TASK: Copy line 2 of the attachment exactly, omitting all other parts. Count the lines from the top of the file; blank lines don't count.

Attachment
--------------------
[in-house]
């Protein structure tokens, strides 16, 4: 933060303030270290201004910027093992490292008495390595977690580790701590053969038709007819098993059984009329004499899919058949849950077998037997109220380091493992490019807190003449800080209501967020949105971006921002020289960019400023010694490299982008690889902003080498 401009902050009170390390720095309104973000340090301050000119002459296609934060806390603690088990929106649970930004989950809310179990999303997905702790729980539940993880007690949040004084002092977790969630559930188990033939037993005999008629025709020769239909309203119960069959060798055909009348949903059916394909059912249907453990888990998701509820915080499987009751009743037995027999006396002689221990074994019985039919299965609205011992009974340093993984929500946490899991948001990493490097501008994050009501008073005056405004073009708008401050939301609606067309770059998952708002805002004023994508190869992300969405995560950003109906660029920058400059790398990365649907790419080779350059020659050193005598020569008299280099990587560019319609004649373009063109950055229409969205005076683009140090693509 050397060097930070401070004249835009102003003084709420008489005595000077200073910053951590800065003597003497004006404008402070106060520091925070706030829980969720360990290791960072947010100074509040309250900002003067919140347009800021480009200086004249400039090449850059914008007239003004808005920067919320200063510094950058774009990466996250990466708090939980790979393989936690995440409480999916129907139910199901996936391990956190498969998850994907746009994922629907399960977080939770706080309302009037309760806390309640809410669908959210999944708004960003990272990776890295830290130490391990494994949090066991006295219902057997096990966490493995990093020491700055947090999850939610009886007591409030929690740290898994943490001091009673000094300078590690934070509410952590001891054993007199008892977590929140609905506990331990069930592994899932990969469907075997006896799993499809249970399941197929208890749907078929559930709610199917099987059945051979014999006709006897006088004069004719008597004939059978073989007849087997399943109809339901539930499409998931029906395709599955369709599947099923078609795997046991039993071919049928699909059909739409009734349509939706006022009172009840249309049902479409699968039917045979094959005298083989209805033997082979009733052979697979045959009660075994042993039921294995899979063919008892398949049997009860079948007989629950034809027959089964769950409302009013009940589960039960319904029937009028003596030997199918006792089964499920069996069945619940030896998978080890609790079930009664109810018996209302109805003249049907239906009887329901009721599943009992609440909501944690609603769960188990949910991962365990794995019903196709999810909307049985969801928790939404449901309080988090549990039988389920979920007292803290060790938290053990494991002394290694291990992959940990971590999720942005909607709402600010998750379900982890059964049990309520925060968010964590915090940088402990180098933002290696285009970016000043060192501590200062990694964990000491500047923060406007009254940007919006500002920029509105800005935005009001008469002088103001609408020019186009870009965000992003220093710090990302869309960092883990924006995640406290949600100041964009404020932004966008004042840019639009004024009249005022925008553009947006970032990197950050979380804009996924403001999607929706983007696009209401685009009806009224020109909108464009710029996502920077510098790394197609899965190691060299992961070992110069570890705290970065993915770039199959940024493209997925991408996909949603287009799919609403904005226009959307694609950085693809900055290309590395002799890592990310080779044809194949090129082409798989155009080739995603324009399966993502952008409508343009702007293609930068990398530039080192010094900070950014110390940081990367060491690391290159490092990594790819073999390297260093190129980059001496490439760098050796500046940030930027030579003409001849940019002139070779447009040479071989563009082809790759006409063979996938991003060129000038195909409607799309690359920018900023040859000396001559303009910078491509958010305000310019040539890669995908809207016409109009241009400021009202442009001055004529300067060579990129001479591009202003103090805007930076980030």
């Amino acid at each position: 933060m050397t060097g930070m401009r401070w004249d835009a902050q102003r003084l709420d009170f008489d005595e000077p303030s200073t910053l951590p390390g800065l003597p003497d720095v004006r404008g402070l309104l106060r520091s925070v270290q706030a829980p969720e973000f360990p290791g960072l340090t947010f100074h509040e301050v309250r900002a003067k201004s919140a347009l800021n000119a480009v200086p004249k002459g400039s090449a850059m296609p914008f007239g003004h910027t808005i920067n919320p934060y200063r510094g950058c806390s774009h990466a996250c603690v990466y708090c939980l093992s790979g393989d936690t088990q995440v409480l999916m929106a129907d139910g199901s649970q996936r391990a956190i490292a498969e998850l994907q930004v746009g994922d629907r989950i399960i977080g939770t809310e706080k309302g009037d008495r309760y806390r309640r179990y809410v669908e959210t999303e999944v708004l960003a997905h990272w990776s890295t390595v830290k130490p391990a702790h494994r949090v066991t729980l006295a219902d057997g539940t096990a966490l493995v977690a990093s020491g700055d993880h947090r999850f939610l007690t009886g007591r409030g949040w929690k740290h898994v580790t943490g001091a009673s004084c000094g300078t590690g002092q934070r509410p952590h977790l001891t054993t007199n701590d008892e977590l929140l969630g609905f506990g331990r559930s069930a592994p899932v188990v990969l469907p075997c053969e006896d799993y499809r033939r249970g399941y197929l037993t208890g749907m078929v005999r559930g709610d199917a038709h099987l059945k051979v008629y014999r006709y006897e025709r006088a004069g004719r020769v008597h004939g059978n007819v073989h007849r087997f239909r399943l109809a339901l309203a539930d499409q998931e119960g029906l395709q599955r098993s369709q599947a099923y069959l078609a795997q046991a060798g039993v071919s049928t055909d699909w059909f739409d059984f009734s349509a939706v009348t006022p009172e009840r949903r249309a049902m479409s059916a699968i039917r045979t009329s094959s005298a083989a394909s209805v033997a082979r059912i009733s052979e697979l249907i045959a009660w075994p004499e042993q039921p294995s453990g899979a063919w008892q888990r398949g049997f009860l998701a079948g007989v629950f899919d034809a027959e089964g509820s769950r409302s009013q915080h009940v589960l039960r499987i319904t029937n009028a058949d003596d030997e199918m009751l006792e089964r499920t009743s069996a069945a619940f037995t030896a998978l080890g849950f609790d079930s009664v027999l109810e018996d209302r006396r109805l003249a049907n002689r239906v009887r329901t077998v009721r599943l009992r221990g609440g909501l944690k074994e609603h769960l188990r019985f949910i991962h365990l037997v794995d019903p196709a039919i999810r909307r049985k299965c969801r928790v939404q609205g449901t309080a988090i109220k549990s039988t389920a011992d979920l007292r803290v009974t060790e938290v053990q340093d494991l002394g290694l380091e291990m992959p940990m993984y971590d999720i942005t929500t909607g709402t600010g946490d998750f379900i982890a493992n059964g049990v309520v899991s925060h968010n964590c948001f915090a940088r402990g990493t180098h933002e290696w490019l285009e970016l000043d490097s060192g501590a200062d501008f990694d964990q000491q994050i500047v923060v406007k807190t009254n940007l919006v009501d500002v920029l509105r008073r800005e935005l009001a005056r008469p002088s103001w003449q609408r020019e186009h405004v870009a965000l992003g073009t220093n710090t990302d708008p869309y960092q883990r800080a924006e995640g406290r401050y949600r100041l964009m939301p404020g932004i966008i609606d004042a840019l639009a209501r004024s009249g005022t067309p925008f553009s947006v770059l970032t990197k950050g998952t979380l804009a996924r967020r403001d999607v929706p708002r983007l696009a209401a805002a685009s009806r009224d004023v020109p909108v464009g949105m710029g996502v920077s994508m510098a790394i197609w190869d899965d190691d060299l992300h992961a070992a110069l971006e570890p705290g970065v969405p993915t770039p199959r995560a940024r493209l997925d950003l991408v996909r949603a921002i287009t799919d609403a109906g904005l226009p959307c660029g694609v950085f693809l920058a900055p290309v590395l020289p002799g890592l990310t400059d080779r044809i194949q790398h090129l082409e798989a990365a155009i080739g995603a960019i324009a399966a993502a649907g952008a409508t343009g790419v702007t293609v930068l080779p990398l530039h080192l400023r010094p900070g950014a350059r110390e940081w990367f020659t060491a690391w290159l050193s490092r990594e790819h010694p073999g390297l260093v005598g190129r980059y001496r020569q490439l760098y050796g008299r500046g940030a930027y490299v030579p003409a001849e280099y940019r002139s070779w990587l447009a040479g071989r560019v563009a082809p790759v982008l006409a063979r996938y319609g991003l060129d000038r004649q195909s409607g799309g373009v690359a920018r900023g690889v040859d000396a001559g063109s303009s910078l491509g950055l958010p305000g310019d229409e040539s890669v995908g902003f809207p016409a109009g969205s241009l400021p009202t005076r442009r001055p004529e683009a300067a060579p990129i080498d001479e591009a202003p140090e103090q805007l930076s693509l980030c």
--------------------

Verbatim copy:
């Protein structure tokens, strides 16, 4: 933060303030270290201004910027093992490292008495390595977690580790701590053969038709007819098993059984009329004499899919058949849950077998037997109220380091493992490019807190003449800080209501967020949105971006921002020289960019400023010694490299982008690889902003080498 401009902050009170390390720095309104973000340090301050000119002459296609934060806390603690088990929106649970930004989950809310179990999303997905702790729980539940993880007690949040004084002092977790969630559930188990033939037993005999008629025709020769239909309203119960069959060798055909009348949903059916394909059912249907453990888990998701509820915080499987009751009743037995027999006396002689221990074994019985039919299965609205011992009974340093993984929500946490899991948001990493490097501008994050009501008073005056405004073009708008401050939301609606067309770059998952708002805002004023994508190869992300969405995560950003109906660029920058400059790398990365649907790419080779350059020659050193005598020569008299280099990587560019319609004649373009063109950055229409969205005076683009140090693509 050397060097930070401070004249835009102003003084709420008489005595000077200073910053951590800065003597003497004006404008402070106060520091925070706030829980969720360990290791960072947010100074509040309250900002003067919140347009800021480009200086004249400039090449850059914008007239003004808005920067919320200063510094950058774009990466996250990466708090939980790979393989936690995440409480999916129907139910199901996936391990956190498969998850994907746009994922629907399960977080939770706080309302009037309760806390309640809410669908959210999944708004960003990272990776890295830290130490391990494994949090066991006295219902057997096990966490493995990093020491700055947090999850939610009886007591409030929690740290898994943490001091009673000094300078590690934070509410952590001891054993007199008892977590929140609905506990331990069930592994899932990969469907075997006896799993499809249970399941197929208890749907078929559930709610199917099987059945051979014999006709006897006088004069004719008597004939059978073989007849087997399943109809339901539930499409998931029906395709599955369709599947099923078609795997046991039993071919049928699909059909739409009734349509939706006022009172009840249309049902479409699968039917045979094959005298083989209805033997082979009733052979697979045959009660075994042993039921294995899979063919008892398949049997009860079948007989629950034809027959089964769950409302009013009940589960039960319904029937009028003596030997199918006792089964499920069996069945619940030896998978080890609790079930009664109810018996209302109805003249049907239906009887329901009721599943009992609440909501944690609603769960188990949910991962365990794995019903196709999810909307049985969801928790939404449901309080988090549990039988389920979920007292803290060790938290053990494991002394290694291990992959940990971590999720942005909607709402600010998750379900982890059964049990309520925060968010964590915090940088402990180098933002290696285009970016000043060192501590200062990694964990000491500047923060406007009254940007919006500002920029509105800005935005009001008469002088103001609408020019186009870009965000992003220093710090990302869309960092883990924006995640406290949600100041964009404020932004966008004042840019639009004024009249005022925008553009947006970032990197950050979380804009996924403001999607929706983007696009209401685009009806009224020109909108464009710029996502920077510098790394197609899965190691060299992961070992110069570890705290970065993915770039199959940024493209997925991408996909949603287009799919609403904005226009959307694609950085693809900055290309590395002799890592990310080779044809194949090129082409798989155009080739995603324009399966993502952008409508343009702007293609930068990398530039080192010094900070950014110390940081990367060491690391290159490092990594790819073999390297260093190129980059001496490439760098050796500046940030930027030579003409001849940019002139070779447009040479071989563009082809790759006409063979996938991003060129000038195909409607799309690359920018900023040859000396001559303009910078491509958010305000310019040539890669995908809207016409109009241009400021009202442009001055004529300067060579990129001479591009202003103090805007930076980030």